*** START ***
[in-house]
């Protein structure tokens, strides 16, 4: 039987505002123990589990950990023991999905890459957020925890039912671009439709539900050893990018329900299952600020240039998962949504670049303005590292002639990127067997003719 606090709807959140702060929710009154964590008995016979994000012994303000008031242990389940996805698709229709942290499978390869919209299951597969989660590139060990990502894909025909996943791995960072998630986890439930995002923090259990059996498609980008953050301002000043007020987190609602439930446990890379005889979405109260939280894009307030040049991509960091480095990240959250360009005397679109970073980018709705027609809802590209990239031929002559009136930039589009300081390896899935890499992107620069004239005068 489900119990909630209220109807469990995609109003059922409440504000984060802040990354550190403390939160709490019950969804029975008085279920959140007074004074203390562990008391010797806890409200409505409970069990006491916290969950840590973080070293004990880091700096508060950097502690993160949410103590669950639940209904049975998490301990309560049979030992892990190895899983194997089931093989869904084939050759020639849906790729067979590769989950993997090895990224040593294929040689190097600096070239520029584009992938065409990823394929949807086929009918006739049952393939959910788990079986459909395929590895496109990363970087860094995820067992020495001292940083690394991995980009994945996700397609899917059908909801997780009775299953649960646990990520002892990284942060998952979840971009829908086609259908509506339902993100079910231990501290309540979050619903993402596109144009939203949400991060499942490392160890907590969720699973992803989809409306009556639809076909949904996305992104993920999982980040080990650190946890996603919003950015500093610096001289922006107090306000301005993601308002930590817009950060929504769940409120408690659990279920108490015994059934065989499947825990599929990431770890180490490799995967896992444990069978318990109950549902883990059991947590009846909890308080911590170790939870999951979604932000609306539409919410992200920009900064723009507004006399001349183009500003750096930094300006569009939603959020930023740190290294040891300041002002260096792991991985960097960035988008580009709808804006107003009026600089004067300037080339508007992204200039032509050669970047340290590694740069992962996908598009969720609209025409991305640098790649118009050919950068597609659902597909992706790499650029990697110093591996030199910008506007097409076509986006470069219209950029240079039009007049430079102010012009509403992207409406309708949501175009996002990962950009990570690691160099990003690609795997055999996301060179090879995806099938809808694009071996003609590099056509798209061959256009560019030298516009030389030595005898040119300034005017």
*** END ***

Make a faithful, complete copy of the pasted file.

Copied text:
[in-house]
């Protein structure tokens, strides 16, 4: 039987505002123990589990950990023991999905890459957020925890039912671009439709539900050893990018329900299952600020240039998962949504670049303005590292002639990127067997003719 606090709807959140702060929710009154964590008995016979994000012994303000008031242990389940996805698709229709942290499978390869919209299951597969989660590139060990990502894909025909996943791995960072998630986890439930995002923090259990059996498609980008953050301002000043007020987190609602439930446990890379005889979405109260939280894009307030040049991509960091480095990240959250360009005397679109970073980018709705027609809802590209990239031929002559009136930039589009300081390896899935890499992107620069004239005068 489900119990909630209220109807469990995609109003059922409440504000984060802040990354550190403390939160709490019950969804029975008085279920959140007074004074203390562990008391010797806890409200409505409970069990006491916290969950840590973080070293004990880091700096508060950097502690993160949410103590669950639940209904049975998490301990309560049979030992892990190895899983194997089931093989869904084939050759020639849906790729067979590769989950993997090895990224040593294929040689190097600096070239520029584009992938065409990823394929949807086929009918006739049952393939959910788990079986459909395929590895496109990363970087860094995820067992020495001292940083690394991995980009994945996700397609899917059908909801997780009775299953649960646990990520002892990284942060998952979840971009829908086609259908509506339902993100079910231990501290309540979050619903993402596109144009939203949400991060499942490392160890907590969720699973992803989809409306009556639809076909949904996305992104993920999982980040080990650190946890996603919003950015500093610096001289922006107090306000301005993601308002930590817009950060929504769940409120408690659990279920108490015994059934065989499947825990599929990431770890180490490799995967896992444990069978318990109950549902883990059991947590009846909890308080911590170790939870999951979604932000609306539409919410992200920009900064723009507004006399001349183009500003750096930094300006569009939603959020930023740190290294040891300041002002260096792991991985960097960035988008580009709808804006107003009026600089004067300037080339508007992204200039032509050669970047340290590694740069992962996908598009969720609209025409991305640098790649118009050919950068597609659902597909992706790499650029990697110093591996030199910008506007097409076509986006470069219209950029240079039009007049430079102010012009509403992207409406309708949501175009996002990962950009990570690691160099990003690609795997055999996301060179090879995806099938809808694009071996003609590099056509798209061959256009560019030298516009030389030595005898040119300034005017």